2 – Directive 2008/95 must be interpreted as meaning that it does not preclude the use of the general indications of the class headings of the Nice Classification to identify the goods and services for which the protection of the trade mark is sought, provided that such identification is sufficiently clear and precise;

3 – an applicant for a national trade mark who uses all the general indications of a particular class heading of the Nice Classification to identify the goods or services for which the protection of the trade mark is sought must specify whether its application for registration is intended to cover all the goods or services included in the alphabetical list of that class or only some of those goods or services. If the application concerns only some of those goods or services, the applicant is required to specify which of the goods or services in that class are intended to be covered.

Common Practice on the General Indications of the Nice Class Headings version 1.2 (pdf, 583 kB)
Common Practice on the General Indications of the Nice Class Headings version 1.1 (pdf, 440 kB)

 

On 19/06/2012 the Court delivered its ruling in Case C-307/10 “IP Translator”, giving the following answers to the referred questions:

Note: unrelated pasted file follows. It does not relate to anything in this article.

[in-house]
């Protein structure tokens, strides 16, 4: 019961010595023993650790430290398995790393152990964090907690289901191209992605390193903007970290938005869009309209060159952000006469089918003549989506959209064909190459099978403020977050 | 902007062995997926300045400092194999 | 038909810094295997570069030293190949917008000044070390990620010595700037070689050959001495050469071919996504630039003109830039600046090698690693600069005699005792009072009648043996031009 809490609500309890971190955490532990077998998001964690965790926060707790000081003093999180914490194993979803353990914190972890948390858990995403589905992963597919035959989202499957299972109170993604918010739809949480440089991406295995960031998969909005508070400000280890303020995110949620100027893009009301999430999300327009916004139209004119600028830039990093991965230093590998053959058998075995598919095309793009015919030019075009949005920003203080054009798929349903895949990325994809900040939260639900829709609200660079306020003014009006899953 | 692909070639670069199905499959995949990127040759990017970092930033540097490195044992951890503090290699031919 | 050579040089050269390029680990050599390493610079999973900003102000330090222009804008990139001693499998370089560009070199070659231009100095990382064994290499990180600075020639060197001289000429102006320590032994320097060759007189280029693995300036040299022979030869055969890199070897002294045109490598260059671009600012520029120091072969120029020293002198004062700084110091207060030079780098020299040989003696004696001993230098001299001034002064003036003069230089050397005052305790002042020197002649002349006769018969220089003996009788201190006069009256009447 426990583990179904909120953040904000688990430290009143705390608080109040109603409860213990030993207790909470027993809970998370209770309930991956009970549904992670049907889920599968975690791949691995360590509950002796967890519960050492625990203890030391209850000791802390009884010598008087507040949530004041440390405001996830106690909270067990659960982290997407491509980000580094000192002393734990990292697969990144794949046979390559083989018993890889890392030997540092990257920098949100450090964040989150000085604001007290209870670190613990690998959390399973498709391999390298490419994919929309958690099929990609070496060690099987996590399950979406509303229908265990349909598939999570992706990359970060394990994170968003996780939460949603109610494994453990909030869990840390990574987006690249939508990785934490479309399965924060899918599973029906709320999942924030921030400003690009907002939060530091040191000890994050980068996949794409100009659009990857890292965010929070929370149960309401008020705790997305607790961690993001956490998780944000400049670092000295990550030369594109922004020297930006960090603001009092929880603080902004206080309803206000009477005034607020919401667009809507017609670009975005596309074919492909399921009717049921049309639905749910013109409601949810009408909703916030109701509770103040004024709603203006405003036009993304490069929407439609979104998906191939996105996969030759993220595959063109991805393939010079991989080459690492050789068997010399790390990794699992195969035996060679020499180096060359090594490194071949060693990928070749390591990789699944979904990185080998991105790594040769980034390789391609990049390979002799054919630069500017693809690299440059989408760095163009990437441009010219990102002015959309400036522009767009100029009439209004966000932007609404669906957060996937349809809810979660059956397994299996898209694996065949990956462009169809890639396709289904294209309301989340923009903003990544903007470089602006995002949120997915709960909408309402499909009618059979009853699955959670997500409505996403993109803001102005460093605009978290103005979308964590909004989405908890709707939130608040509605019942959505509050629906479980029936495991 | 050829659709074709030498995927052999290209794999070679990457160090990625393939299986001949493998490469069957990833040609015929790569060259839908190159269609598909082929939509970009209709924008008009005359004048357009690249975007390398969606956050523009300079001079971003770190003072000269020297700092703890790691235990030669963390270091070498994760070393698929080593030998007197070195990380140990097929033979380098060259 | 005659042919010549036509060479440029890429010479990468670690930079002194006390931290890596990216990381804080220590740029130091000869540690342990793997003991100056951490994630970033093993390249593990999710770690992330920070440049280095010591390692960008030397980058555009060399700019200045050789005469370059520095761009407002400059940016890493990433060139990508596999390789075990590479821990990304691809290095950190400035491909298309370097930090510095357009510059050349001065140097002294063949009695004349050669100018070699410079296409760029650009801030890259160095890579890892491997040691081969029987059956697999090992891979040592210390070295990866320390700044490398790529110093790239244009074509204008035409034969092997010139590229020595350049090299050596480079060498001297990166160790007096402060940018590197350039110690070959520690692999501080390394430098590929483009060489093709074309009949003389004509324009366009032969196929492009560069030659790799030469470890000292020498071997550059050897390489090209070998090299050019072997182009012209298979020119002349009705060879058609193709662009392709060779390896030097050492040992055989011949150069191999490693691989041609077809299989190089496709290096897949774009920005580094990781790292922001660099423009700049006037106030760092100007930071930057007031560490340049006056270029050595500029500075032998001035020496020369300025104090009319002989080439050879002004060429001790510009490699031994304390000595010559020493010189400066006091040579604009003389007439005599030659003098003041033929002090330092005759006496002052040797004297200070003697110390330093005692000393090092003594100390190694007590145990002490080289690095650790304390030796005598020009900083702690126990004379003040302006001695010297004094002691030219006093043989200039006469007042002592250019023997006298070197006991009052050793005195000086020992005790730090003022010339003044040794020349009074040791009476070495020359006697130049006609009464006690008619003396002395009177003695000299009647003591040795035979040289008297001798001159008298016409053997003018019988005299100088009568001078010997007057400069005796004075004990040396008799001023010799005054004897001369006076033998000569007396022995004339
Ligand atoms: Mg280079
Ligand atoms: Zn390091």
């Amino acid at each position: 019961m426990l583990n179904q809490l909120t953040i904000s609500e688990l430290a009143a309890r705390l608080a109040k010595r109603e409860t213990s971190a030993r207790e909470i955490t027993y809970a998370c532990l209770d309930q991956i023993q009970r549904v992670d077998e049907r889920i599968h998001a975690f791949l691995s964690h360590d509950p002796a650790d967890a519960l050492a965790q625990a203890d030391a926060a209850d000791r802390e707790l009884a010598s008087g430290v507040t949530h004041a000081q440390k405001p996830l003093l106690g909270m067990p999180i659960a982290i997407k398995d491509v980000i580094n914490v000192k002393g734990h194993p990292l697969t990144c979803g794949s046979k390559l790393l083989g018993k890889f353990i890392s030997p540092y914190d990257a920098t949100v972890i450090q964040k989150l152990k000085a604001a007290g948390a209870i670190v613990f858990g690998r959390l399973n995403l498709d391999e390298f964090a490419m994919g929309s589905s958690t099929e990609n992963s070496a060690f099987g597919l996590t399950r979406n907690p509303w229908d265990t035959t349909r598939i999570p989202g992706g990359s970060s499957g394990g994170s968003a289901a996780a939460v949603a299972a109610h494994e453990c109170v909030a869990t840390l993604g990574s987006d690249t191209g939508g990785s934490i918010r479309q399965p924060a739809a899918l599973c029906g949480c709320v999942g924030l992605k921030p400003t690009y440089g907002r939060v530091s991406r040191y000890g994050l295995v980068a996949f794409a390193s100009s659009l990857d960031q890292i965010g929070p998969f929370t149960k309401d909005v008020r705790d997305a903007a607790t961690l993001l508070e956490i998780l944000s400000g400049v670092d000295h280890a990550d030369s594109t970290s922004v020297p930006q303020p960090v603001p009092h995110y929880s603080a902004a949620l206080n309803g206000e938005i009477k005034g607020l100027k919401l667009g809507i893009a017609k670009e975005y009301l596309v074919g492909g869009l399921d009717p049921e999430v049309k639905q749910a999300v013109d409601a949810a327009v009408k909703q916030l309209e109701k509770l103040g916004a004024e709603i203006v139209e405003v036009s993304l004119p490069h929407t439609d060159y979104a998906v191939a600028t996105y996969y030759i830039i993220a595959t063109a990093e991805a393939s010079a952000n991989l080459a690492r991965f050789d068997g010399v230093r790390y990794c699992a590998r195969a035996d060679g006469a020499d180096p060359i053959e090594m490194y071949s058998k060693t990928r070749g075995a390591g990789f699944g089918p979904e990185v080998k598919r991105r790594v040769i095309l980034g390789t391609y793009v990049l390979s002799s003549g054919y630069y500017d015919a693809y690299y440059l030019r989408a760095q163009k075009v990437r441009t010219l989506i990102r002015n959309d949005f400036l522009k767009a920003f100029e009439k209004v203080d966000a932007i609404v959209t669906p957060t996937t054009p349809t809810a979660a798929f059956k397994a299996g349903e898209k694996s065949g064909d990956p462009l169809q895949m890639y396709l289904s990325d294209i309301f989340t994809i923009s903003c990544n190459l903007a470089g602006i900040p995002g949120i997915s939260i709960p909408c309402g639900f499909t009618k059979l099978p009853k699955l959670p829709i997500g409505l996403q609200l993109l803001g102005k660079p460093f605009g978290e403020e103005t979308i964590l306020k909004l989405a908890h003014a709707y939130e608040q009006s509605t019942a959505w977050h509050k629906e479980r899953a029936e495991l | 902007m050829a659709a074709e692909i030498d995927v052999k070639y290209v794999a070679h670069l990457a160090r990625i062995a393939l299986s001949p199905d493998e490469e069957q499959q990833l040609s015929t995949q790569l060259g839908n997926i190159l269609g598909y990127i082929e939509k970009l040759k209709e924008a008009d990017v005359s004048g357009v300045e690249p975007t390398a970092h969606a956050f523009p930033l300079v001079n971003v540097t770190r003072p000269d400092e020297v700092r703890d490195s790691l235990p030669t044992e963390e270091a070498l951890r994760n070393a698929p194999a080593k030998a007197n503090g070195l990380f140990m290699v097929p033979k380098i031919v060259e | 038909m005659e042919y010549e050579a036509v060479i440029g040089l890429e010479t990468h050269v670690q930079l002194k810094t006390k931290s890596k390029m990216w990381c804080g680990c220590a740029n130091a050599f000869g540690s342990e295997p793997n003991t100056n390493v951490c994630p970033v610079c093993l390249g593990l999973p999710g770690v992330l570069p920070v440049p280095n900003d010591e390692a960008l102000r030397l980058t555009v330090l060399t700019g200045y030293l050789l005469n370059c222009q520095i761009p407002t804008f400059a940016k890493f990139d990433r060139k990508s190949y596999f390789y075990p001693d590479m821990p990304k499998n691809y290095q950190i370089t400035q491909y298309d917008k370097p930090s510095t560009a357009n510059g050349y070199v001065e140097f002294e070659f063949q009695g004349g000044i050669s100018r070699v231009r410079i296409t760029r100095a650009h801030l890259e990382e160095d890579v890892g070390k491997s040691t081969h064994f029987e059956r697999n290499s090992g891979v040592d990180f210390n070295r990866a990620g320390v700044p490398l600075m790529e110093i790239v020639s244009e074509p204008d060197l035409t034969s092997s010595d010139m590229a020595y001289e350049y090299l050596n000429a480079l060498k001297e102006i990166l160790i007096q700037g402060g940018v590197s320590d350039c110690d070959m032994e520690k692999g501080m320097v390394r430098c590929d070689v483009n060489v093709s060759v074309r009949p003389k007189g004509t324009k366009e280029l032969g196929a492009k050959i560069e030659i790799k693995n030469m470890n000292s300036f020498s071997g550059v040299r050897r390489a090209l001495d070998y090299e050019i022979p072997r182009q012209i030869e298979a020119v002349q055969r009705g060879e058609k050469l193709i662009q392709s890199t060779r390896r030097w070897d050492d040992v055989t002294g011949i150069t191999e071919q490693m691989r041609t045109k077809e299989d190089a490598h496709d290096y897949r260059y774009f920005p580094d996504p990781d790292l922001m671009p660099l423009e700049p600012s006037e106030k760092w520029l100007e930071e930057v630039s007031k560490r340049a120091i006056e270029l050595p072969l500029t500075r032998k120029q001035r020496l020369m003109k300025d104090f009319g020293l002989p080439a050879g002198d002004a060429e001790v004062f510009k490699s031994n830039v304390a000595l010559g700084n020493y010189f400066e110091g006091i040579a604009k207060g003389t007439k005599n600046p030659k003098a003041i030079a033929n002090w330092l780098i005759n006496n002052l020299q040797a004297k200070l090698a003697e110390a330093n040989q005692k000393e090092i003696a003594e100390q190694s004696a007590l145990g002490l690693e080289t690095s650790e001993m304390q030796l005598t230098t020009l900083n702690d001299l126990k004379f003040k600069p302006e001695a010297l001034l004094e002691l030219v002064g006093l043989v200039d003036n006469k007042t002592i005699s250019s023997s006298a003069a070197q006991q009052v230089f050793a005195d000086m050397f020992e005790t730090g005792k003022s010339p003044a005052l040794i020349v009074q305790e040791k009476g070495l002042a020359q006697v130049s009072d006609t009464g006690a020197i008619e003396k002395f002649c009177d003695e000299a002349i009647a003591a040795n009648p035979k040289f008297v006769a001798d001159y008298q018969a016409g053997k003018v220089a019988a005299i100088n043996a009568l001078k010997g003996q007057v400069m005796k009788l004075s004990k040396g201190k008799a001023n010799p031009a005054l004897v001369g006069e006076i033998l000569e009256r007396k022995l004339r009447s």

1 – Directive 2008/95 must be interpreted as meaning that it requires the goods and services for which the protection of the trade mark is sought to be identified by the applicant with sufficient clarity and precision to enable the competent authorities and economic operators, on that basis alone, to determine the extent of the protection conferred by the trade mark;

2 – Directive 2008/95 must be interpreted as meaning that it does not preclude the use of the general indications of the class headings of the Nice Classification to identify the goods and services for which the protection of the trade mark is sought, provided that such identification is sufficiently clear and precise;